Abstract: In optimization one often represents convex sets in terms of convex cones. Such representations or 'lifts' of a convex set are especially useful if the cone admits efficient algorithms for linear optimization over its affine slices, as in the classical cases of linear and semidefinite programming. Despite the fact that these techniques are widely used, there are many aspects (particularly, existence and efficiency) that are still poorly understood. In this talk we discuss the relationship between conic representations of convex sets, and a special "conic" factorization of an operator associated to the convex set, generalizing earlier results of Yannakakis on polyhedral lifts of polytopes and nonnegative factorizations. When the cones live in a family, our results lead to the definition of the rank of a convex set with respect to this family (e.g., psd rank of a convex set), as well as techniques for lower bounding these ranks. We will provide a gentle introduction to these techniques, emphasizing geometric intuition, open questions as well as recent results. Based on joint work with Joao Gouveia, Hamza Fawzi, James Saunderson and Rekha Thomas.
Eva Tardos, Cornell
Title: Auctions as Games, Learning, and the Price of Anarchy
Abstract: Selfish behavior can often lead to suboptimal outcome for all participants, a phenomenon illustrated by classical examples in game theory, such as the prisoner dilemma. Over the last decade, computer scientists and game theorists have developed good understanding how to quantify the impact of strategic user behavior on overall performance in many different environments, including selfish traffic routing.
In this talk, we will consider online auctions from this perspective. The Internet provides an environment running millions of auctions, an environment where simplicity is more important than perfect efficiency, and where the systems used do not satisfy the usual standards of mechanism design. We'll consider such auctions as games, and we show how to provide robust guarantees for their performance even when players participate in multiple auctions, have valuations that are complex functions of multiple outcomes, and are using learning strategies to deal with an uncertain environment. The talk will assume no previous background in game theory or auctions.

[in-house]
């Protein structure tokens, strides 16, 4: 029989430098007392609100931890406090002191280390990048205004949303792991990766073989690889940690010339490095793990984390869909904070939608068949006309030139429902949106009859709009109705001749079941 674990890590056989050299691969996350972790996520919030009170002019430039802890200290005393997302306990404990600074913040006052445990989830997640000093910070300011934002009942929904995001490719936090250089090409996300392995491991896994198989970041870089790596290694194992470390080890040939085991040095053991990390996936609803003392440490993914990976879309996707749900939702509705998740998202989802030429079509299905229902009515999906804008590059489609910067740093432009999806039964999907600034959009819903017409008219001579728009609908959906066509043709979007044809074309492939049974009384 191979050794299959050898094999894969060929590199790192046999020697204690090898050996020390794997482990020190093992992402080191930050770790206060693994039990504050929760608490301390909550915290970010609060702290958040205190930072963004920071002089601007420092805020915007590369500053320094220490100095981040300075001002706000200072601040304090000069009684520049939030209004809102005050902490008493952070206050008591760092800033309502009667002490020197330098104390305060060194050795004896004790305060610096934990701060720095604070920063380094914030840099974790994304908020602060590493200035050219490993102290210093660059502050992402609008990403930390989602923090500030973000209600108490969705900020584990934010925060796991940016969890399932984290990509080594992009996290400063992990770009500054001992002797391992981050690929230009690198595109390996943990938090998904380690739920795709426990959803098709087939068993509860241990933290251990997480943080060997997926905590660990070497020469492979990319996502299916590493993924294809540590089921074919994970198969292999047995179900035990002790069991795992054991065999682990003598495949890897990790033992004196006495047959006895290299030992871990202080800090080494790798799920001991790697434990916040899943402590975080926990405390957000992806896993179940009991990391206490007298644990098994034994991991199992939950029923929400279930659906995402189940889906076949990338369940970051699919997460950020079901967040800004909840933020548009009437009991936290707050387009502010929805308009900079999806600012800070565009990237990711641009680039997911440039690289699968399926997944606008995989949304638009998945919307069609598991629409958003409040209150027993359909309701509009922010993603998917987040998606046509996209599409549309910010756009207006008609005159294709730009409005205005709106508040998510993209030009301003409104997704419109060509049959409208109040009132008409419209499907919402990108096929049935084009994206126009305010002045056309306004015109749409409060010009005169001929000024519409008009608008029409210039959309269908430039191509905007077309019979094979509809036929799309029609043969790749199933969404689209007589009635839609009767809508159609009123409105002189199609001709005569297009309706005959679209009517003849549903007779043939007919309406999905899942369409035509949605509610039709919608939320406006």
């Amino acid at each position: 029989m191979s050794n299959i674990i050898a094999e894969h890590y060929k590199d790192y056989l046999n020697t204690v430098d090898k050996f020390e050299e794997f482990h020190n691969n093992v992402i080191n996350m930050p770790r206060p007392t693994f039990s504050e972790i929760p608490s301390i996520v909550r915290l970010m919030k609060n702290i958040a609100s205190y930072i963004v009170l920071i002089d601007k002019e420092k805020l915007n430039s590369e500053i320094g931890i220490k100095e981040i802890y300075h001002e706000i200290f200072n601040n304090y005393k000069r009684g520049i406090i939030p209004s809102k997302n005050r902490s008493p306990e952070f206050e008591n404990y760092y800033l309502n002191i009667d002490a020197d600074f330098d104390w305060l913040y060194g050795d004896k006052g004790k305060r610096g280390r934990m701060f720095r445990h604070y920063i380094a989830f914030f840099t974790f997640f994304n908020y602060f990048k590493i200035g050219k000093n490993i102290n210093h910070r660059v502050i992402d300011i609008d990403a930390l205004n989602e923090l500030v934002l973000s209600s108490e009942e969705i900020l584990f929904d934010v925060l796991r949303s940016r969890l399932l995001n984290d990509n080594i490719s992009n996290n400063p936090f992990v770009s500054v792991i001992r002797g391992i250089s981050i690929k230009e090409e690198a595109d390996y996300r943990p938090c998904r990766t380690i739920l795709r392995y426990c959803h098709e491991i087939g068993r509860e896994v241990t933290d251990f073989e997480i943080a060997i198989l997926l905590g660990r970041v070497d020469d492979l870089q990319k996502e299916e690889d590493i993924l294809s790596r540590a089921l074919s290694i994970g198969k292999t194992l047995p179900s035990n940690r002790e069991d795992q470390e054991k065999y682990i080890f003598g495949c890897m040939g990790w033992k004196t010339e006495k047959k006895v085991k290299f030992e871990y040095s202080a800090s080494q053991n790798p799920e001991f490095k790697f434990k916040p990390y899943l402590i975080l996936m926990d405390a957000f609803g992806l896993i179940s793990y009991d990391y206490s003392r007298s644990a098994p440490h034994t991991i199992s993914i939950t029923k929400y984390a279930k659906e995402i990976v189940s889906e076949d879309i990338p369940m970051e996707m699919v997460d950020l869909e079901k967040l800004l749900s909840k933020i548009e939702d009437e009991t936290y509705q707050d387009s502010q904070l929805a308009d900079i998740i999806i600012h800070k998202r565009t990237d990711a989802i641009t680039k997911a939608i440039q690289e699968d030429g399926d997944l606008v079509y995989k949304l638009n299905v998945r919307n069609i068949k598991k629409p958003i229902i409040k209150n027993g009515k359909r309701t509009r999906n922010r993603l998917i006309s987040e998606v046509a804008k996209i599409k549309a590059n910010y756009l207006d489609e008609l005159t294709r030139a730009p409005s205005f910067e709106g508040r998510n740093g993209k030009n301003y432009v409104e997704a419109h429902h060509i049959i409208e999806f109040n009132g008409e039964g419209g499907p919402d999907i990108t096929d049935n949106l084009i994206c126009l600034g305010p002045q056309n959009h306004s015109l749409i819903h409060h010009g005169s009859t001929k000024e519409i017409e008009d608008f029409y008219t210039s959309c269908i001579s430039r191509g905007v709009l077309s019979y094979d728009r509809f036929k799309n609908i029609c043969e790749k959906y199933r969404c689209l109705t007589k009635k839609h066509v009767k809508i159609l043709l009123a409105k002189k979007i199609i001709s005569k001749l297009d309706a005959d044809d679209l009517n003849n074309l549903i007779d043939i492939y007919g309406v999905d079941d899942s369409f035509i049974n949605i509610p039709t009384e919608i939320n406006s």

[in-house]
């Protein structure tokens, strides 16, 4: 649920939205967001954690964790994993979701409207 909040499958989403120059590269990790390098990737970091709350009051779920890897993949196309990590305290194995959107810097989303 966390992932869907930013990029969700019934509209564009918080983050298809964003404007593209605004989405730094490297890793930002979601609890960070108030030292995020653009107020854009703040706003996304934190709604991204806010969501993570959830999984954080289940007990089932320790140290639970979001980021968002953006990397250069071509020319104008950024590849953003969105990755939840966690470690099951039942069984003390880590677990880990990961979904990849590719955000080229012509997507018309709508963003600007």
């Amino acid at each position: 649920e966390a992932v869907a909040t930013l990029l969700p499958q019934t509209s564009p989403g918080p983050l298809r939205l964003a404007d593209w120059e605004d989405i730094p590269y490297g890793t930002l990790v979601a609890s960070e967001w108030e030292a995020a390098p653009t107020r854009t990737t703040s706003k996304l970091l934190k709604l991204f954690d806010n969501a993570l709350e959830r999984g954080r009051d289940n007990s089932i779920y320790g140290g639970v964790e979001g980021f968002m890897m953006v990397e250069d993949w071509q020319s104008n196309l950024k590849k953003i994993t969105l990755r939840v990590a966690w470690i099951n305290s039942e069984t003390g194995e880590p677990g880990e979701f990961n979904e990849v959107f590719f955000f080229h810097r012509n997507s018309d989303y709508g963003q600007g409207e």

Conference organizing committee: Gabor Pataki (UNC-Chapel Hill), Lindsay Piechnik (High Point University), Scott Provan (UNC-Chapel Hill), Richard Rimanyi (UNC-Chapel Hill), Jack Snoeyink (UNC-Chapel Hill)
Eighth meeting: September 21, 2013 at NCSU.
Speakers: George Andrews (Penn State), Matt Beck (San Francisco State University), Robin Pemantle (University of Pennsylvania), and Victoria Powers (Emory University)
Organizing committee: Michael Singer (NCSU), Carla Savage (NCSU), and Seth Sullivant (NCSU)
Seventh meeting: February 9, 2013 at Wake Forest University.
Speakers: Louis Billera (Cornell), Rod Canfield (University of Georgia), Matthew Kahle (Ohio State University), Michelle Wachs (University of Miami)
Organizing committee: Sarah Mason (chair, Wake Forest University), Ed Allen (Wake Forest University), Alex Fink (NCSU), Patricia Hersh (NCSU)
Sixth meeting: September 22, 2012 at NCSU.
Speakers: Allen Knutson (Cornell), Vin de Silva (Pomona College), Richard Stanley (MIT), Lauren Williams (UC Berkeley).
Organizing committee: Alex Fink (NCSU), Patricia Hersh (NCSU), Carla Savage (NCSU).
Fifth meeting: February 11, 2012 at Duke University.
Speakers: Alex Fink (NCSU), Sergey Fomin (Michigan), Nets Katz (Indiana University), Isabella Novik (University of Washington).
Organizing Committee: Christine Berkesch (Duke), Sonja Mapes (Duke), Ezra Miller (Duke).
Fourth meeting: November 5, 2011 at UNC Chapel Hill.
Speakers: Thomas Lam (Michigan), Jesus De Loera (UC Davis), Ezra Miller (Duke), Doron Zeilberger (Rutgers)
Organizing committee: Prakash Belkale (UNC Chapel Hill), Gabor Pataki (UNC Chapel Hill), Robert Proctor (UNC Chapel Hill), Scott Provan (UNC Chapel Hill), Richard Rimanyi (UNC Chapel Hill).
Third meeting: April 9, 2011 at NC State.
Speakers: Prakash Belkale (UNC Chapel Hill), Vic Reiner (University of Minnesota), John Stembridge (University of Michigan), Stephanie van Willigenburg (UBC).
Organizing committee: Hoda Bidkhori (NCSU), Alex Fink (NCSU), Patricia Hersh (NCSU), Carla Savage (NCSU).
Second meeting: September 25, 2010 at Duke.
Speakers: Alexander Barvinok (University of Michigan), Anne Shiu (Duke), Sami Assaf (MIT), Persi Diaconis (Stanford).
Organizing committee: Patricia Hersh (NCSU), Sonja Mapes (Duke), Ezra Miller (Duke).
First meeting: February 6, 2010 at NC State.
Speakers: Carla Savage (NCSU), Bernd Sturmfels (UC Berkeley), Ed Swartz (Cornell), Laszlo Szekely (University of South Carolina).
Organizing committee: Patricia Hersh (NCSU), Ezra Miller (Duke), Scott Provan (UNC) Nathan Reading (NCSU).